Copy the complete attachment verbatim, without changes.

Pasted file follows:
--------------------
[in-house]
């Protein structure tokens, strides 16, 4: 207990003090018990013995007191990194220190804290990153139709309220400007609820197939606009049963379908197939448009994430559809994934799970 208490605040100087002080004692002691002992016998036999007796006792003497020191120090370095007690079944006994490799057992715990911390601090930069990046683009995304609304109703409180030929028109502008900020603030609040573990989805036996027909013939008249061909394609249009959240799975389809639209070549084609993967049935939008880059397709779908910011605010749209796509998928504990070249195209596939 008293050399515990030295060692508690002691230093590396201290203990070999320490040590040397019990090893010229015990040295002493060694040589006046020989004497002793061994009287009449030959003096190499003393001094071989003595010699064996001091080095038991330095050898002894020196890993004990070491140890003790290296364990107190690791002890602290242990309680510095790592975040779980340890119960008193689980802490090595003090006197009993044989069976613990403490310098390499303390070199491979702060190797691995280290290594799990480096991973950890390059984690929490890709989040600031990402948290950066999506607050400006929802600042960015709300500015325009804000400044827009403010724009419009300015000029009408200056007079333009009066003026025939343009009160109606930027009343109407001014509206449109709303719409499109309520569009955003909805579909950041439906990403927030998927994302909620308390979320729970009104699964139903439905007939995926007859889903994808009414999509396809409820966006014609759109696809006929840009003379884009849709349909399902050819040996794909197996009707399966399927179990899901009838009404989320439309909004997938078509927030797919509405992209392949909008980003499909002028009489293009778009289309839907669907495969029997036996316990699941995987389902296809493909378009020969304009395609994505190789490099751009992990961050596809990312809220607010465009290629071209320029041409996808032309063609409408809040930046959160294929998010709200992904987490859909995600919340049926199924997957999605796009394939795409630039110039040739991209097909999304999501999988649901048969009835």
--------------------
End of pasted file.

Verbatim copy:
[in-house]
């Protein structure tokens, strides 16, 4: 207990003090018990013995007191990194220190804290990153139709309220400007609820197939606009049963379908197939448009994430559809994934799970 208490605040100087002080004692002691002992016998036999007796006792003497020191120090370095007690079944006994490799057992715990911390601090930069990046683009995304609304109703409180030929028109502008900020603030609040573990989805036996027909013939008249061909394609249009959240799975389809639209070549084609993967049935939008880059397709779908910011605010749209796509998928504990070249195209596939 008293050399515990030295060692508690002691230093590396201290203990070999320490040590040397019990090893010229015990040295002493060694040589006046020989004497002793061994009287009449030959003096190499003393001094071989003595010699064996001091080095038991330095050898002894020196890993004990070491140890003790290296364990107190690791002890602290242990309680510095790592975040779980340890119960008193689980802490090595003090006197009993044989069976613990403490310098390499303390070199491979702060190797691995280290290594799990480096991973950890390059984690929490890709989040600031990402948290950066999506607050400006929802600042960015709300500015325009804000400044827009403010724009419009300015000029009408200056007079333009009066003026025939343009009160109606930027009343109407001014509206449109709303719409499109309520569009955003909805579909950041439906990403927030998927994302909620308390979320729970009104699964139903439905007939995926007859889903994808009414999509396809409820966006014609759109696809006929840009003379884009849709349909399902050819040996794909197996009707399966399927179990899901009838009404989320439309909004997938078509927030797919509405992209392949909008980003499909002028009489293009778009289309839907669907495969029997036996316990699941995987389902296809493909378009020969304009395609994505190789490099751009992990961050596809990312809220607010465009290629071209320029041409996808032309063609409408809040930046959160294929998010709200992904987490859909995600919340049926199924997957999605796009394939795409630039110039040739991209097909999304999501999988649901048969009835």